• I don’t think Alexander VI belongs on the same list as Hitler and Himmler. Sure, he liked the ladies and looked out for his family’s political and financial interests, but who among us hasn’t done worse, or wouldn’t have done, given the opportunity? Honestly, one consequence of the sex abuse scandals, what we’ve learned about the worst failures of church leadership in response to that, is that by contrast it makes historical bad guys look- I won’t say good, but venial.

    And Machiavelli! The cartoon version of Machiavelli may be a super-cynical political schemer, but the actual man was not that at all. Reread The Prince, read The Discourses on Livy, and tell me if you find anything other than a sincere patriot struggling to find a way that justice can survive within a political order, given that political order must always be grounded in the fear of force.

    As for your Protestants, I don’t find Bultmann’s approach to the New Testament plausible, but if the Roman Catholic villains list started with Hitler and Himmler, the Orthodox villains list started with Rasputin and Stalin, and the Protestant villains list started with Bultmann, I’d say we had a winner. For my part, I’d put Joseph Kony, for example, way beyond Bultmann on the evilness scale (also on the Protestantism scale,) but hey, whatever…

    And as for the specifically Roman Catholic good guys, how can you omit Maximilian Maria Kolbe? There’s the most absolute manifestation imaginable of the type known as Roman Catholic Priest. Especially when the Holocaust is there, both at the head of your villains list and in the form of Edith Stein (a great figure for sure, and it is an honor to venerate her both under her birth name and as Saint Teresa Benedicta of the Cross, but she is a bit out of place on the list of people who could have been formed only within the church of Rome.)

    And I don’t know about Francis of Assisi being so specific to the Roman Catholic tradition. Granted, he spent a lot of time preaching about the virtues of the papacy, but then again he spent a LOT of time preaching. Nine sermons a day, and not short ones. Much of what Francis was, he became in the course of delivering that immense body of words. And who spends more time preaching than the Methodists, or the Baptists, or the Pentacostalists? Not that Francis would have become a Methodist or a Baptist or a Pentacostalist if their groups had existed in his day, but I can imagine a Methodist or a Baptist or a Pentacostalist preacher talking himself into becoming very much like Francis, without leaving his denomination.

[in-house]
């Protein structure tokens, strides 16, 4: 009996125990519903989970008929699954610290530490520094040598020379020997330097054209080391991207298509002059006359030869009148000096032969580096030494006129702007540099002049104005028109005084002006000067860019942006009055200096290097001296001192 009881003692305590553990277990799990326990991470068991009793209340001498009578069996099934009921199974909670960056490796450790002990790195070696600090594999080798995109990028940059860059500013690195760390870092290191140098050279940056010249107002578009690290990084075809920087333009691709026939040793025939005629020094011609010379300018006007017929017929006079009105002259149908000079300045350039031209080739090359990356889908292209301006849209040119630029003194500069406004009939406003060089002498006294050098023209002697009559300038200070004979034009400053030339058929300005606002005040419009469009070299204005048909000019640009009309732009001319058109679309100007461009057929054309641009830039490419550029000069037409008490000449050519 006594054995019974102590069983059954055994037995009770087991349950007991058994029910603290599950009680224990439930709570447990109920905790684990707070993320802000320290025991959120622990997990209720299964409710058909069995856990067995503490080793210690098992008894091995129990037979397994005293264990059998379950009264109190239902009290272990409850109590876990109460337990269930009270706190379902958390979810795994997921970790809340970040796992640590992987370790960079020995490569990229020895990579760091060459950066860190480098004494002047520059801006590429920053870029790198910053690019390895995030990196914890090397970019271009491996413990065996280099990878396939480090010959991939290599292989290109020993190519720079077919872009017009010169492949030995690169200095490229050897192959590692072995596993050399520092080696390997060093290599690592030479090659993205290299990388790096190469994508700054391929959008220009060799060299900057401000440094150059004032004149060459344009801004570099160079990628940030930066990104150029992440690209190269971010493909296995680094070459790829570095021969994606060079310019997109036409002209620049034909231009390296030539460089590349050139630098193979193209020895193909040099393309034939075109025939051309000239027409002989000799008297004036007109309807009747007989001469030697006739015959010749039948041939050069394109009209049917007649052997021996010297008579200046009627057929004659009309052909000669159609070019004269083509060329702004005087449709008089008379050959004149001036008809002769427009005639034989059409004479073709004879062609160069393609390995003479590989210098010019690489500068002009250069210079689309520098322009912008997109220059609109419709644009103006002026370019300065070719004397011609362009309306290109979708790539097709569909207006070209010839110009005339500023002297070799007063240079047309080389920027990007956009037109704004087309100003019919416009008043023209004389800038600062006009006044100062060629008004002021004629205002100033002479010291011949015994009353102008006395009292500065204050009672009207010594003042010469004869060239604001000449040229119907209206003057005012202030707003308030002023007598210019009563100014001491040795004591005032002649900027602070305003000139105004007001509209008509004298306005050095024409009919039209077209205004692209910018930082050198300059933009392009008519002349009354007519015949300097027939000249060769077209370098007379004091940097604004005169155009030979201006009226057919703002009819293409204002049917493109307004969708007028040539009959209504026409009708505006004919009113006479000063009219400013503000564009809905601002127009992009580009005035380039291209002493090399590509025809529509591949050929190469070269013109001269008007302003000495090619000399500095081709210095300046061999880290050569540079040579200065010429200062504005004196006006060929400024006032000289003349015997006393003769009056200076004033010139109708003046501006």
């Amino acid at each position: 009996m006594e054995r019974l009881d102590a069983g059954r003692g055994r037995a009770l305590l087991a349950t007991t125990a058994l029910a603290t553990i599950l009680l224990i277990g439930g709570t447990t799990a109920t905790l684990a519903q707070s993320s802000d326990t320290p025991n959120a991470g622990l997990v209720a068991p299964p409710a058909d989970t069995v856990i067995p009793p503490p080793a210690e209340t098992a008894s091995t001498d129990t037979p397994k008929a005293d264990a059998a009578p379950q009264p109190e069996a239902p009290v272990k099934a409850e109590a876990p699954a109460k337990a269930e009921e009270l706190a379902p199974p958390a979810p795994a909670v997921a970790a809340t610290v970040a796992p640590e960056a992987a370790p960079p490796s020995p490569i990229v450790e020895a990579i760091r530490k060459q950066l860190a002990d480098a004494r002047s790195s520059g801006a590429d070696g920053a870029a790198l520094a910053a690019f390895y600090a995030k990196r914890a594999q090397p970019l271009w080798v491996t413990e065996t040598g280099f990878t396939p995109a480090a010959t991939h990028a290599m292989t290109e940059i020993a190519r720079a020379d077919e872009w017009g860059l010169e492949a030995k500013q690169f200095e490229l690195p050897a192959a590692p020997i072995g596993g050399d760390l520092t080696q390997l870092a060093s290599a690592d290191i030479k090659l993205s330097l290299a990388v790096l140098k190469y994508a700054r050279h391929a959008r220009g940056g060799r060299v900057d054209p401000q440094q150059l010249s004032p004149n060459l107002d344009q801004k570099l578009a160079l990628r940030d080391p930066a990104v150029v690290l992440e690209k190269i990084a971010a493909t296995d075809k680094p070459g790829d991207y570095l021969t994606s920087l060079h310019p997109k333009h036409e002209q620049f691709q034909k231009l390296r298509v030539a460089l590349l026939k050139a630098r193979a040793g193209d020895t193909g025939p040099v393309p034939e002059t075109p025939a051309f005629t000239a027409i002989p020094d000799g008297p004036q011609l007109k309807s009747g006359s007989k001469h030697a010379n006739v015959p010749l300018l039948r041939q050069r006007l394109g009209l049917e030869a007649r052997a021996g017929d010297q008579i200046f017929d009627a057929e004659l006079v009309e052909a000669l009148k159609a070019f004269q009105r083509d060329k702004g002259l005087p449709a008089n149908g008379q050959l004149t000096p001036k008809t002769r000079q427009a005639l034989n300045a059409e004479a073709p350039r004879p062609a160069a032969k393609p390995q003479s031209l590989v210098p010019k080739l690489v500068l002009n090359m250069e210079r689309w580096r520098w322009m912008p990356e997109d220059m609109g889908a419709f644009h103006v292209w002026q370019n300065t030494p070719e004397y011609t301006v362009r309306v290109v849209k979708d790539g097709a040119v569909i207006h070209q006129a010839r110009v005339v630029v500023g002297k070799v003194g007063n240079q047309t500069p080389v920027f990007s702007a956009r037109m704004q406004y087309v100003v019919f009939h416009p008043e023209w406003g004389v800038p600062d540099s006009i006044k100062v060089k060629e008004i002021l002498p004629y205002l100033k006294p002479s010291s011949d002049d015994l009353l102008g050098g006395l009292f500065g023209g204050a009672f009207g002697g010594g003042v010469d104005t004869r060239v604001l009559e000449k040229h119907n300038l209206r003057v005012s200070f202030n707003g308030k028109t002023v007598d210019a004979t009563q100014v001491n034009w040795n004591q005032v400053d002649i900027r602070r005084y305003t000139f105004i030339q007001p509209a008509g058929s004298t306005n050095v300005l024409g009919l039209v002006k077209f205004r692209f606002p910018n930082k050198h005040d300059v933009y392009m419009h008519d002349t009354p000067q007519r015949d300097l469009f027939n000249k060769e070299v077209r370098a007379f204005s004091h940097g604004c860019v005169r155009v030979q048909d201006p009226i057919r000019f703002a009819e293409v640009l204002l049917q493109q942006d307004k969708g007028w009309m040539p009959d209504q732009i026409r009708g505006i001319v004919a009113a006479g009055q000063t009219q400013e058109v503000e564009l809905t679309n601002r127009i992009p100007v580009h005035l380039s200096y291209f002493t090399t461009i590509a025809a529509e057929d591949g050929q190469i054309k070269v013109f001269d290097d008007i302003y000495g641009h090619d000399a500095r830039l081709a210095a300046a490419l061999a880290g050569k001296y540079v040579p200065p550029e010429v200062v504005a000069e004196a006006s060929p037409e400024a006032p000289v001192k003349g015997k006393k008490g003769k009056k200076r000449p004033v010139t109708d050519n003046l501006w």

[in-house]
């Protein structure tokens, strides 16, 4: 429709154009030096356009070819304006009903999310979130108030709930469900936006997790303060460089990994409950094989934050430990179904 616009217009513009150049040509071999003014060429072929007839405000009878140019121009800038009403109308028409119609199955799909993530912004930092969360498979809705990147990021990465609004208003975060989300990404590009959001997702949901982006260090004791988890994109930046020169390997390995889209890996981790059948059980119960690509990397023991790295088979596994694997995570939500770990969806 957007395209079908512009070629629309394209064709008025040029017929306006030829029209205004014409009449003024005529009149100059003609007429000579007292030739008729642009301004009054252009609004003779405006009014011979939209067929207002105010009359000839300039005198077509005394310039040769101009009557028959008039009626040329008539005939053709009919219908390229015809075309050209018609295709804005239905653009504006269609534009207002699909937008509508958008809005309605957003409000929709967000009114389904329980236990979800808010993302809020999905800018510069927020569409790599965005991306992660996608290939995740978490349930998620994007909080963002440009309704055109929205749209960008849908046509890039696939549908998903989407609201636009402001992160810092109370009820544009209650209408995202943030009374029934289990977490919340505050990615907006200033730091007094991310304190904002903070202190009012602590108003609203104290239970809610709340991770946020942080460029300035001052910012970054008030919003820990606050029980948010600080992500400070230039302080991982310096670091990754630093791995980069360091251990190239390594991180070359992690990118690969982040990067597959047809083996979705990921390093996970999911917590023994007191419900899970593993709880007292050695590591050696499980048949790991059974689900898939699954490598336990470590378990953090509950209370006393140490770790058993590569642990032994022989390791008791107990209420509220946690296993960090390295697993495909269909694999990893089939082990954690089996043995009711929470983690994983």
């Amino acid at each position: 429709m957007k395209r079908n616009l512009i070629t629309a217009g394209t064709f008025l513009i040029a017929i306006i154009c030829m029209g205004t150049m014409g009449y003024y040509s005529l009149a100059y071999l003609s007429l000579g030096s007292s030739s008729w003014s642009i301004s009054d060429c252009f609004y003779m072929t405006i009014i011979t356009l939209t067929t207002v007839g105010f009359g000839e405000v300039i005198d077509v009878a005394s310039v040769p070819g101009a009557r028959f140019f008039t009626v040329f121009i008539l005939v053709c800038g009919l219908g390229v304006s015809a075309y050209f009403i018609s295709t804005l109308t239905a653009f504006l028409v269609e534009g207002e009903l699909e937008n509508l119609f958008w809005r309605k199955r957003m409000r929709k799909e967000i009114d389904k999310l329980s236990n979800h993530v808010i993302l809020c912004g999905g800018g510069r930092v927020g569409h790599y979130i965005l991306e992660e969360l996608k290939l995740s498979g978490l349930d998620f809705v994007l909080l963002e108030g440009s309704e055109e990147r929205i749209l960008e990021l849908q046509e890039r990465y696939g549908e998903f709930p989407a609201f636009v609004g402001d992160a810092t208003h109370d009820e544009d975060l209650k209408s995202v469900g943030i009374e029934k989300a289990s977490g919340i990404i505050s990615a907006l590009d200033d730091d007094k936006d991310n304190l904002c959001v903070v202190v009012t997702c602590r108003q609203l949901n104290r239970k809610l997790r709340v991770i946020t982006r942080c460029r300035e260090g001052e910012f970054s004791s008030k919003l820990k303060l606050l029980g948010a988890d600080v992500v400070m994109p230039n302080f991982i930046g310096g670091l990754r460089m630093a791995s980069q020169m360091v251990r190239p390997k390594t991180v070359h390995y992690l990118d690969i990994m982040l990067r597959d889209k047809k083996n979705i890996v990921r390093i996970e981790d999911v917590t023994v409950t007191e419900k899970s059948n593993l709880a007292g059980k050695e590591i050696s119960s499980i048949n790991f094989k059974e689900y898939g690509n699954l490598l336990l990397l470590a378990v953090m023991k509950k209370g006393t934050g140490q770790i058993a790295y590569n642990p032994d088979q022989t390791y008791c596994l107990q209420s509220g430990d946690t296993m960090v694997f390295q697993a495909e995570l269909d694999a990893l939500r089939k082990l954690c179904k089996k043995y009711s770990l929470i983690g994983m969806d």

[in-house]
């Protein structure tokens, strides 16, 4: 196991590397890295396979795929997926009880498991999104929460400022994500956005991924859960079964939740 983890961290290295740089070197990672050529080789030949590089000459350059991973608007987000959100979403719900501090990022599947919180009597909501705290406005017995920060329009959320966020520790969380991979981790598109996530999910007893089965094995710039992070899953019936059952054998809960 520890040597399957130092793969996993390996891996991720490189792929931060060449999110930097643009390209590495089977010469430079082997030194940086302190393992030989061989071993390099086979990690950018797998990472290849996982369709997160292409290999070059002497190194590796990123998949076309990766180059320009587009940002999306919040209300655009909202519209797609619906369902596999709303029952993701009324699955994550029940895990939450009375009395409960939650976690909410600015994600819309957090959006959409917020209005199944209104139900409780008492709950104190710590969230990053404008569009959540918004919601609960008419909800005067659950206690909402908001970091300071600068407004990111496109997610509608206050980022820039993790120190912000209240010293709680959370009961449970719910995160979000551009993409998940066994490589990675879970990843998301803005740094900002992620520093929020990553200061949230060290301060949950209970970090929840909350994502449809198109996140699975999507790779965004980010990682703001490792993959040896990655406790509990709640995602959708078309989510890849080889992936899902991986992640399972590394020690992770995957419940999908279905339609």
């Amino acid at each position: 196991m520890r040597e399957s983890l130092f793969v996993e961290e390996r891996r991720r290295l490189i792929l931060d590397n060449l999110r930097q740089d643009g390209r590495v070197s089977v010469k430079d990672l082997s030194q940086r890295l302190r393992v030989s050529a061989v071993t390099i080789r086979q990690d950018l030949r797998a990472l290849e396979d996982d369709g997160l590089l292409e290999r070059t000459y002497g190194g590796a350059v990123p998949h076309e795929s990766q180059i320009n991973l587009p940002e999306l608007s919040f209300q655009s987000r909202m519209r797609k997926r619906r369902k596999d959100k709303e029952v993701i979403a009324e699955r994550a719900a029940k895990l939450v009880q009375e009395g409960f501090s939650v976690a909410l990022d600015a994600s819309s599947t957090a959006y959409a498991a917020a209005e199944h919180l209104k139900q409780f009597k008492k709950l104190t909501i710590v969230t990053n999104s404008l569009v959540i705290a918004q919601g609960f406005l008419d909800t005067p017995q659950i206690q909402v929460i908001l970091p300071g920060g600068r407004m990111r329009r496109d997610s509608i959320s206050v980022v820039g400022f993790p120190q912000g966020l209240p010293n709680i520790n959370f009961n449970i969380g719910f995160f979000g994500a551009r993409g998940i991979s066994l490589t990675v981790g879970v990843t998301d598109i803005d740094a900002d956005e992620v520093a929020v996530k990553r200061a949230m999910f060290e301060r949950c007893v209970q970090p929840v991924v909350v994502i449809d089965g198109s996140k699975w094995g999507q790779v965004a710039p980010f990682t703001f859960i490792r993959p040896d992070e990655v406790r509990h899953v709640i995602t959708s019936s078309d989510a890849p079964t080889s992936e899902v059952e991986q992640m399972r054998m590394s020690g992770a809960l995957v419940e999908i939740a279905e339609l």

• Great comment. Agreed that Machiavelli isn’t a pure villain. Also agreed the Protestant villain list could’ve been better–maybe Cromwell and whowever founded the KKK ought to have been on there. Even then, though, the Protestants (with that tradition’s historic affinity for Anglophone liberal democracy as opposed to the historic Latin temptation to fascism and the historic Slavic temptation to Stalinism) comes out looking a lot less villainous than Orthodoxy or our own Church.

      • Tom

        From a theological perspective, if not a “crimes against humanity” one, the televangelists and Joel Osteens of the world represent a particularly Protestant disaster.

  • Alex

    If the hope for a Constantine Redivivus is “bad Catholicism”, what view should a (good) Catholic take of the original?

    • D.T. McCameron

      Politician. Emperor. Man of the world. And savior of Christians.

      God makes use of whom He will, be they honest or corrupt, noble or savage, pagan or Christian.

      *edit* But that’s just one (bad) Catholic’s two cents.

    • what view should a (good) Catholic take of the original?

      It was an idea whose time has passed. We should learn from our mistakes and, should we get another chance and the world asks to be ruled by Christians attempting to administer justice according to the light of Christ, next time we should do it much better.

      • HornOrSilk

        Well, it’s also that he was a Saint, but like other Saints, doesn’t mean everything he did was good (but, on the other hand, there was certainly good things he did). We merely have to look to St Jerome to understand this point, too.

    • chezami

      Gratitude for what he did good. Prayers for his soul. The usual.

      • HornOrSilk

        Actually, St Constantine is a Saint in the Catholic Church (as he is given a significant feast and title of Equal to the Apostles in the Eastern Catholic calenders).

  • Newp Ort

    In former Soviet Russia, saint persecutes you.